The General Call opens with an analogy between now-times and Chaucer’s Canterbury Tales, invoking an approach that is both medieval and modern by looking at how the arts, the academy, and general society should, can, and do interact. In that spirit, the general question for this panel is “what is the value of studying medieval history, culture, art, and/or literature in today’s world?”
Special Issue of American Literary Realism
Topic: America the Beautiful? Regionalism and Indigeneity
The Rebecca Harding Davis Society welcomes proposals for two sessions at the next meeting of the American Literature Association. The conference will be held May 25-28, 2023 in
New Directions in Davis Scholarship (2 panels)
We are interested in proposals that engage in any aspect of Davis’s work. We particularly encourage proposals that address some of Davis’s lesser known works, and we also welcome new readings of the canonical “Life in the Iron-Mills.”
Please send a 200-250 word abstract to Aaron Rovan (email@example.com) by January 15, 2023.
Critical Companions to Contemporary Directors SERIES
Call for Abstracts: Theology, Religion, and Dungeons & Dragons
Edited by Scott Donahue-Martens and Brandon Simonson
This roundtable session - still to be submitted for convention approval - will consider the rights of faculty in online course assignments, approval/oversight at the university level, intellectual property matters, instructional design (e.g., Bloom's Taxonomy) matters, and related topics. Abstracts to firstname.lastname@example.org by 13 March.
August 7-9, 2023
Southern Utah University - Utah Shakespeare Festival
The 2023 Wooden O Symposium invites panel and paper proposals on any topic relating to Shakespeare and his plays:
- Literary Analysis & Theoretical Approaches
- Shakespeare and Adaptation
- Shakespeare on Screen
- Shakespeare and History, Culture, and Society
- Shakespeare and his Contemporaries
- Shakespeare and Rhetoric
- Shakespeare in Performance
- Shakespeare and the Arts
We encourage papers and presentations that speak to the Utah Shakespeare Festival’s 2023 summer season: A Midsummer Night’s Dream, Coriolanus, Timon of Athens, and Romeo and Juliet.
Information Literacy, Undergraduate Education,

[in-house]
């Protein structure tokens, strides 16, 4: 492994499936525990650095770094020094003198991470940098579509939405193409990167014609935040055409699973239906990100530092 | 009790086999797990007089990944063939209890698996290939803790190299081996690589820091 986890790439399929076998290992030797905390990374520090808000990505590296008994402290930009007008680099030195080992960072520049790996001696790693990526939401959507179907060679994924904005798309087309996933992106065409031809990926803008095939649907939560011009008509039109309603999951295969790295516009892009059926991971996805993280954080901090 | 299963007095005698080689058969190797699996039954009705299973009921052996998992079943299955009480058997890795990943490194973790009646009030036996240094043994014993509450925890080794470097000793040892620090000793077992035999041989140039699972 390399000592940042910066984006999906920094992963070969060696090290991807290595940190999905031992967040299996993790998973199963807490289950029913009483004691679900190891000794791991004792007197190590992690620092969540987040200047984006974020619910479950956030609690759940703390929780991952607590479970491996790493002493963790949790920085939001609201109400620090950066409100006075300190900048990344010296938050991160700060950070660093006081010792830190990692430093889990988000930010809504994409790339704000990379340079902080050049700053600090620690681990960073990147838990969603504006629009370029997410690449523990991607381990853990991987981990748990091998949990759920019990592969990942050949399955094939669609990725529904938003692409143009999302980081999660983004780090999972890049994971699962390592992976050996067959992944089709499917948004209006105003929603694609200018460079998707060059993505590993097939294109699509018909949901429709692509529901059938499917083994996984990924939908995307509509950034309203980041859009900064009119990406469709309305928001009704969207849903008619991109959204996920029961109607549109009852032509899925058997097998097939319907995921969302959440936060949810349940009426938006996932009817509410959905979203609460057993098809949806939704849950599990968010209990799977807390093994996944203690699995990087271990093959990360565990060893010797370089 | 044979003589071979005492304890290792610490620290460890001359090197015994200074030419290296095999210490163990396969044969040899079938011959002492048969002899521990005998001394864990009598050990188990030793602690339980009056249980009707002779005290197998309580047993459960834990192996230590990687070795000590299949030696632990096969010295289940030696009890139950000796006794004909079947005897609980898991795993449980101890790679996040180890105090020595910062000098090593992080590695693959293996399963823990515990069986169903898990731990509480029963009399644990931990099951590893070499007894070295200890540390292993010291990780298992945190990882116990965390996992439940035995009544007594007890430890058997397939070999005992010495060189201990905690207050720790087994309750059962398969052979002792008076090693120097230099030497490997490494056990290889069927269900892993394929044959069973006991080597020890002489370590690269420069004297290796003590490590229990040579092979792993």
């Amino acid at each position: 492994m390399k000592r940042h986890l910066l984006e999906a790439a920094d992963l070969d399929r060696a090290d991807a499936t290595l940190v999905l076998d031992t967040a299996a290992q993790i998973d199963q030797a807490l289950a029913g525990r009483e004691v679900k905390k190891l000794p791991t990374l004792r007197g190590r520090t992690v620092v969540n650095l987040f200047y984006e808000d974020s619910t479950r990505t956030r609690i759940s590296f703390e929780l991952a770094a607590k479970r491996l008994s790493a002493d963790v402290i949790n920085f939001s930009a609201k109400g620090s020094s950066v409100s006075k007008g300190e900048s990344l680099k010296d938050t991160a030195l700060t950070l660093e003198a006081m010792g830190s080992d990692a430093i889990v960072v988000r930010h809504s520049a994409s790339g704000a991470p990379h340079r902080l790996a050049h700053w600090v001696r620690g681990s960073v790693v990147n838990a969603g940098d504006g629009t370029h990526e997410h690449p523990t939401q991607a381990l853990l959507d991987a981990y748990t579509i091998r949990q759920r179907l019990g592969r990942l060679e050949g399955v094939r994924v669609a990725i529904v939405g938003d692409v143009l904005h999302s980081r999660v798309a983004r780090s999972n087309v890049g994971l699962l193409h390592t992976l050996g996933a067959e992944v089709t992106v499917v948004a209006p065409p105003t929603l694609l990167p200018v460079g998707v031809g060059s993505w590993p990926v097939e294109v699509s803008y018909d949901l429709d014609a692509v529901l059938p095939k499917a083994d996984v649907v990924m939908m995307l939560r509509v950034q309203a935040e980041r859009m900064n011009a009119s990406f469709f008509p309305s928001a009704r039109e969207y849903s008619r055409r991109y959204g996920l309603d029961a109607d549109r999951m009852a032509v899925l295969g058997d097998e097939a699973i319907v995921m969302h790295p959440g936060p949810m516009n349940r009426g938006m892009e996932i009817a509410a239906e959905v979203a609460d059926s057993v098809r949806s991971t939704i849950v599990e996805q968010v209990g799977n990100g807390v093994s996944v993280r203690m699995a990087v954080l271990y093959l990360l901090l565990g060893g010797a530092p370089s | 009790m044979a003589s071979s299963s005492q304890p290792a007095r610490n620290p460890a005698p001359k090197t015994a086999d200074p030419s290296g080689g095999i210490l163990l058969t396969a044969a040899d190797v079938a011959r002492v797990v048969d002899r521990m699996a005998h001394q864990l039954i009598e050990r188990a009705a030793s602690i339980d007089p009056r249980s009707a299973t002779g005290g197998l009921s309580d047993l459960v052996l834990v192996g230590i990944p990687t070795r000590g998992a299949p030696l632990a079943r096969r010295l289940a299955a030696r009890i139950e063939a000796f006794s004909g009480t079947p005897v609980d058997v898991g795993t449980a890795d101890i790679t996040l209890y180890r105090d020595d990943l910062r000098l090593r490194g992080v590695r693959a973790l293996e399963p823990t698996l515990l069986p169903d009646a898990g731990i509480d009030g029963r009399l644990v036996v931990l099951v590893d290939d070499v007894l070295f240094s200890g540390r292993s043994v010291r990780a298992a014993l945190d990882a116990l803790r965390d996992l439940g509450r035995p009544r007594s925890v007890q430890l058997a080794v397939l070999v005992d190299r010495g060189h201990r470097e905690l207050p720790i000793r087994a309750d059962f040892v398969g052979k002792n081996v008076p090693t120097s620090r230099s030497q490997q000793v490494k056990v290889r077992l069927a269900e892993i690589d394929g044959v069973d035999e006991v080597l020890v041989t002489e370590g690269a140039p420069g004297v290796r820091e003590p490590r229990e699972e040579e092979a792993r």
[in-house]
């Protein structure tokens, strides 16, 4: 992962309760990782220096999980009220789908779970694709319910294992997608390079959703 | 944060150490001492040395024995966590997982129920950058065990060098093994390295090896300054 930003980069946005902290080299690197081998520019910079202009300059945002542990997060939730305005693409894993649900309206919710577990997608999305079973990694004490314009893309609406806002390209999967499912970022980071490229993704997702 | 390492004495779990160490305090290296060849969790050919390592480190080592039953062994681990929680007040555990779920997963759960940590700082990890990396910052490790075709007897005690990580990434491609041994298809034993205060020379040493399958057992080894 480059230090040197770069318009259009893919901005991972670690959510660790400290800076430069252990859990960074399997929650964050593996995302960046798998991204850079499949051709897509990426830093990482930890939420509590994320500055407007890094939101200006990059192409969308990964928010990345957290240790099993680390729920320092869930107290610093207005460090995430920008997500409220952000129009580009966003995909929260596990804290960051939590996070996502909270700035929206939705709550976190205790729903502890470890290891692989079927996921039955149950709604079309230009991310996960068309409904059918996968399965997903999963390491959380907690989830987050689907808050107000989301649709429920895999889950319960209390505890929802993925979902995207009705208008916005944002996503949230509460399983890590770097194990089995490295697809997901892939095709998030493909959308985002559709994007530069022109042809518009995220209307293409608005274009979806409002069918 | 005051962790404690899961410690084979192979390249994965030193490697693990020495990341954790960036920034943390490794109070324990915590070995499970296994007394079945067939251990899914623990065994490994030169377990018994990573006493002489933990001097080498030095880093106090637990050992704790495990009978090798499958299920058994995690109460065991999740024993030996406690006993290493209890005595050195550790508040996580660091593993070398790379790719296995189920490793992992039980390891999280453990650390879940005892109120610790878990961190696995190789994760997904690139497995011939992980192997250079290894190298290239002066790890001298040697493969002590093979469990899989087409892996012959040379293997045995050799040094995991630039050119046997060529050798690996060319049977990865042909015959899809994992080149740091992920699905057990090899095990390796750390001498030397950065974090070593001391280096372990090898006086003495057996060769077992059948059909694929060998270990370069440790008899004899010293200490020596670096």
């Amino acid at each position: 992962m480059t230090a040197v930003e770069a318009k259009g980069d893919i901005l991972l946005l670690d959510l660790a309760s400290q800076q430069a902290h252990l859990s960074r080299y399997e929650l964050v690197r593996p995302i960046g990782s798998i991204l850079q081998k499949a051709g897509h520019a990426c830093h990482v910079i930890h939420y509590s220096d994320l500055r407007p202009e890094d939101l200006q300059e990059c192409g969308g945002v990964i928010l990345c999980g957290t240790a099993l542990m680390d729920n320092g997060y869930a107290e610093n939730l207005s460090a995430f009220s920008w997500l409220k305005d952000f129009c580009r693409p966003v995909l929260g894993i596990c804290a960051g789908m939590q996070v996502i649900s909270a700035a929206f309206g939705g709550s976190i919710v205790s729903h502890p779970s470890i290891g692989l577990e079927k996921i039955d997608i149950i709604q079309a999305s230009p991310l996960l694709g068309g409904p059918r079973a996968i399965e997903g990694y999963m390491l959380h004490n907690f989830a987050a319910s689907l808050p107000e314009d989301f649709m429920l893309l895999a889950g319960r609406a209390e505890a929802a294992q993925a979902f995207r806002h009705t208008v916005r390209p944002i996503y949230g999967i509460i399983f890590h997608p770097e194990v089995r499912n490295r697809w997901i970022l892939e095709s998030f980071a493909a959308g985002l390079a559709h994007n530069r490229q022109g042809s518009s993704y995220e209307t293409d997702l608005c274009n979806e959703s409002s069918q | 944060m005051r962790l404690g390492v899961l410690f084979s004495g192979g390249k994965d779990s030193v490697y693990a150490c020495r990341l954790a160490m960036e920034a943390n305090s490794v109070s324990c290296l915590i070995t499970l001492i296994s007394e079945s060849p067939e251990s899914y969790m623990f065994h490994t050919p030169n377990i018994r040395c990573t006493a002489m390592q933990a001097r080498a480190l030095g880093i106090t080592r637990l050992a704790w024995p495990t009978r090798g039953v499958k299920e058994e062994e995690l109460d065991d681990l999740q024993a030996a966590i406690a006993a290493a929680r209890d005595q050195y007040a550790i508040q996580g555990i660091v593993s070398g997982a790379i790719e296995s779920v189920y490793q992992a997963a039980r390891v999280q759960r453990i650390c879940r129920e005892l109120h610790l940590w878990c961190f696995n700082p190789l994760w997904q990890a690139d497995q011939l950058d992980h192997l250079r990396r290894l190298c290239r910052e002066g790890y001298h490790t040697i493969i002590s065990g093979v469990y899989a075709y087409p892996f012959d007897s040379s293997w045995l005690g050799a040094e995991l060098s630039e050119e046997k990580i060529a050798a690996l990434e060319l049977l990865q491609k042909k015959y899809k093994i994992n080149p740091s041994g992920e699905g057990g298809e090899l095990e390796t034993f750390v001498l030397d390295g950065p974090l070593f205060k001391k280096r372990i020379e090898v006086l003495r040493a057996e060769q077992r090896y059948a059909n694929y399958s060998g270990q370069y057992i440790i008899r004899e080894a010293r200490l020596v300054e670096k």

and Business/Organizational Communication
Conference: Modern Language Association Convention
Location: Philadelphia, Pennsylvania
Dates: 04-07 January 2024
Full name of organization: Association for Business Communication
Contact email: email@example.com
Due date for abstracts: 10 March 2023
TOPOGRAPHIES OF MEDICINE
5th INTERNATIONAL CONFERENCE IN TRANSATLANTIC STUDIES
April 28th – 29th 2023
Real Colegio Complutense at Harvard (Cambridge, MA)
ENGLISH GRADUATE STUDENT ASSOCIATION (EGSA) CONFERENCE 2023
Looking through the Anthropocene: Exploring Climate Change and Global Uncertainties
Date: 10-12 March 2023
New Perspectives on Cormac McCarthy: Encountering The Passenger and Stella Maris
Edited by Jonathan Elmore and Rick Elmore
PERFORMANCE AND DISABILITY WORKING GROUP CALL FOR PAPERS IFTR CONFERENCE, ACCRA, GHANA, 24-28 JULY, 2023. THE STORIES WE TELL: MYTHS, MYTHMAKING AND PERFORMANCE
Where Is Academic Work?
Friday May 5th, 2023
The Graduate Center, CUNY, New York, NY
You know what work is—if you’re
old enough to read this you know what
work is, although you may not do it.
– Philip Levine, “What Work Is”
The room changes but the work continues. This conference seeks contributions to a day-long process of consensus-building and new ideas around the subject of location in intellectual work in all of its many contexts.
Conference online (via Zoom): 23-24 February 2023
Professor Wojciech Owczarski – University of Gdańsk, Poland
Professor Polina Golovátina-Mora – NTNU, Norwegian University of Science and Technology
On 29 -30 May 2023, Canada’s bibliographical and book studies community will gather for the Annual Conference of the Bibliographical Society of Canada at the Congress of the Humanities and Social Sciences for our first in-person conference since 2019.
The Comparative Literature Program at Texas Tech University will host the 2023 symposium on “Pandemic, Environment, and Life Writing” on campus on April 21-22, 2023.
Dr. Jennifer Ho, Eaton Professor of Ethnic Studies and Director of the Center for
Humanities & the Arts, University of Colorado at Boulder
Dr. Laura Hyun Yi Kang, Professor of Gender and Sexuality Studies, University of
California at Irvine
Dr. Muhsin al-Musawi, Professor of Classic and Modern Arabic Literature and of
Comparative and Cultural Studies, Columbia University
Dr. Aretha Phiri, Associate Professor of English, University of Rhodes, South Africa
Forum is published twice a year by the Conference on College Composition and Communication. We invite you to submit 3,000-word essays related to the teaching, working conditions, professional life, activism, and perspectives of non-tenure-track faculty. Faculty and scholars from all academic positions are welcome to contribute. Of special interest are research, analyses, and strategies grounded in local contexts, given that labor conditions and the needs of contingent faculty vary greatly with geography, institutional settings, and personal circumstances. Essays should be approximately 3,000 words and address theoretical and/or disciplinary debates. They will go through the standard peer-review and revision process.